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Film / White Nights

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White Nights is a 1985 thriller starring Gregory Hines, Helen Mirren, Isabella Rossellini, and top Russian ballet dancer Mikhail Baryshnikov. The film is too much a thriller to be considered a musical, but its major draws are Lionel Richie's music, and the dancing of Baryshnikov and Hines. Film critics who did not like the film, such as Roger Ebert, still thought the film was worth watching for the dance scenes alone.

Baryshnikov plays a character named Nikolai 'Kolya' Rodchenko, who was one of the Soviet Union's top ballet dancers who defected to the west. Nikolai is recaptured by the Soviet Union when his flight crashes in Siberia. There he meets an American dancer who defected to the Soviet Union, a character named Raymond Greenwood (played by Hines) who is supposed to help rehabilitate Nikolai. Soviet leaders attempt to reform and punish Nikolai for his defection. Nikolai wants to escape the Soviet Union again and seeks allies. While left together, Nikolai and Raymond dance during their dramatic dialog and exposition, expressing angst while in the midst of dangerous political intrigue.

Rossellini plays Raymond's devoted Russian wife, Darya Greenwood. Mirren plays Nikolai's former love interest, whom he abandoned, but now holds influence over him and Soviet organizations. The film was directed by Taylor Hackford. During the 58th Academy Award ceremony, the film won Best Original Song for "Say You, Say Me" by Lionel Richie, as well as "Separate Lives" performed by Phil Collins and Marilyn Martin and written by Stephen Bishop (also nominated). The 80's setting is an important aspect of the film since much of the drama is fueled by the Cold War.

This Film is an example of:

  • As Himself: Both the star of the film, Mikhail Baryshnikov, and the character he plays in the film are incredibly successful Russian male ballet dancers who defected to the West.
  • Award-Bait Song: Won an Oscar for, "Say You, Say Me", a song about the theme power of friendship by a pop star composer.
  • Breakaway Pop Hit: Pop song "Say You, Say Me" became an all-time hit on the Billboard 100 chart during 2008, long after everyone forgot about the movie. This title wasn't even on the movie soundtrack because Motown didn't want Lionel's first single since in 3 years (Can't Slow Down 1983) to be on another record label. The song's music video hardly referenced the movie.
  • Choreography Porn: The duet between Nikolai and Raymond is a perfect homage to both portrayers different, yet similar dancing styles.
  • Cold War: This film's drama only makes sense when remembering the Cold War's intense Soviet and USA rivalry.
  • Dancing Royalty: Mikhail Baryshnikov is one of the greatest male ballet dancers in history according to The Other Wiki. Gregory Hines was no slouch either, famous for his tap dancing. Their movie characters were also famous for their dancing.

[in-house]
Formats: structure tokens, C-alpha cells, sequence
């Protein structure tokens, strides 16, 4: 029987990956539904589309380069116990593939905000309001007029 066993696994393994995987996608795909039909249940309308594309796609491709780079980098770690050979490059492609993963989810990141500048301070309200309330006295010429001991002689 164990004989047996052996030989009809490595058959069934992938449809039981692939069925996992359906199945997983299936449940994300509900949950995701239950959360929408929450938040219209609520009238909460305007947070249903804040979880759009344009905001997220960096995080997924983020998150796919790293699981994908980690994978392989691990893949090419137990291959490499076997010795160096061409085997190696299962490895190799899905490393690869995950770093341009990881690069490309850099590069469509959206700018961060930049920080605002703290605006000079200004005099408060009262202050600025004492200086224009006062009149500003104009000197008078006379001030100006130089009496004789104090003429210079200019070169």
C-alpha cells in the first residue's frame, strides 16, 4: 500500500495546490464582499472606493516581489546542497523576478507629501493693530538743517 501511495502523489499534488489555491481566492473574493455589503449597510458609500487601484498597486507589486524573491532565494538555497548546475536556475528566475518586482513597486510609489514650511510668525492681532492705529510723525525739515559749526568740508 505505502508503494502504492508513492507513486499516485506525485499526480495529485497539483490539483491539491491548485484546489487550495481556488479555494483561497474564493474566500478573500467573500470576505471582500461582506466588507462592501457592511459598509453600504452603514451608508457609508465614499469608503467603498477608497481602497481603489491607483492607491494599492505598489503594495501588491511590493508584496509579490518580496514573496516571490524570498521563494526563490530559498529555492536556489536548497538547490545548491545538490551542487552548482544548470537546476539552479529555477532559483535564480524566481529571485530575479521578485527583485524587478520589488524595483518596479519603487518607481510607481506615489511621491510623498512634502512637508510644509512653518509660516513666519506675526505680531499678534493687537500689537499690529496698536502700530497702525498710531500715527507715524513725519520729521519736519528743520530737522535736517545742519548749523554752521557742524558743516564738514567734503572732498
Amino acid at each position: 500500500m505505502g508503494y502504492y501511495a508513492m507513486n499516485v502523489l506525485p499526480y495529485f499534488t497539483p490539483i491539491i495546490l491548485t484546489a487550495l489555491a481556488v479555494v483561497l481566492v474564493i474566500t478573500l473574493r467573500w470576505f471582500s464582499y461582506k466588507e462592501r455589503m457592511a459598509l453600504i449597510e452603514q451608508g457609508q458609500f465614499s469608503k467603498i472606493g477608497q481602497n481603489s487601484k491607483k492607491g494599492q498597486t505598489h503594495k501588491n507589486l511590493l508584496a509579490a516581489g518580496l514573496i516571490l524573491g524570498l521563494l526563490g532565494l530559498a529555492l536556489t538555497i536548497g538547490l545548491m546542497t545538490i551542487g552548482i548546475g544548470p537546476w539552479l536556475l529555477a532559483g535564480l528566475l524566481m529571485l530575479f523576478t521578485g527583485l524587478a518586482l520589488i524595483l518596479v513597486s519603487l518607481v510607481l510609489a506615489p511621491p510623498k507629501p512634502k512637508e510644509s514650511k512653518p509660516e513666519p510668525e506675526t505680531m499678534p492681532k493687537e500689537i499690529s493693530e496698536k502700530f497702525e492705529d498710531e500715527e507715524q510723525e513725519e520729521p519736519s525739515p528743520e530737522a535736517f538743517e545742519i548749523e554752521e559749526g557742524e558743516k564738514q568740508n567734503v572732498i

• Dancing Is Serious Business: Nikolai and Raymond dance while discussing their conflicts, angst, and exposition, while in the midst of a Soviet prison.
  • Films of the 1980s: The 1980s were near the end of the Cold War and all their great Cold War movies. The 80s are still remembered during the heyday when Russia still had world renown for ballet.
  • Fire-Forged Friends: The tap dancer and ballet dancer are set up as antagonists, yet bond through dancing and become allies. This doesn't seem like a spoiler since it is right on the movie poster, "Two men. Not soldiers. Not heroes. Just dancers. Willing to risk their lives for freedom and each other."
  • Flush the Evidence: Famous defector Nikolai tries to hide his identity from Soviet officials by flushing his passport down an airplane toilet as the plane crashes in Soviet territory.
  • Genre-Busting: A tense Cold War thriller about a defector in Soviet prison which features ballet, tap dancing, and feel-good pop music about The Power of Friendship by Phil Collins and Lionel Richie.
  • Improv Dancing: Invoked Trope as the characters improv dance riffs during dialog, not as part of an official music production.
  • Moscow Centre: The USSR's dreaded KGB of the Cold War era is not happy with ballet dancers who defect and make the Soviet Union look bad.
  • Old Flame: Helen Mirren's character Galina Ivanova is this for protagonist Nikolai 'Kolya' Rodchenko.
  • Pop-Star Composer: This is the movie where Lionel Richie won his Oscar for "Say You, Say Me".
  • The Power of Friendship: Built into the movie poster, and the lyrics of the award-winning theme song, "Say You, Say Me".
  • Psychological Thriller: Although the film has thrilling action, the focus is on the characters, their art, their challenges, and their choices.
  • Shell-Shocked Veteran: roughly midway through the movie we see Raymond have a flashback / breakdown of his time in the US military (given time frames and character ages, most probably Vietnam) and from his lines is very clearly a sufferer of PTSD. As the condition was still (presumably) not understood for what we know of it today, he received little to no effective treatment for it in the US. His defection to the USSR was apparently spurred by the promise of getting help for his issues.
  • Spoiler Cover: The two main characters are antagonists at the beginning, but the poster spoils that they will become friends. "Two men. Not soldiers. Not heroes. Just dancers. Willing to risk their lives for freedom and each other."
  • True Art Is Angsty: The two main characters desire art had something to do with all their subsequent pain, defection, and political intrigue.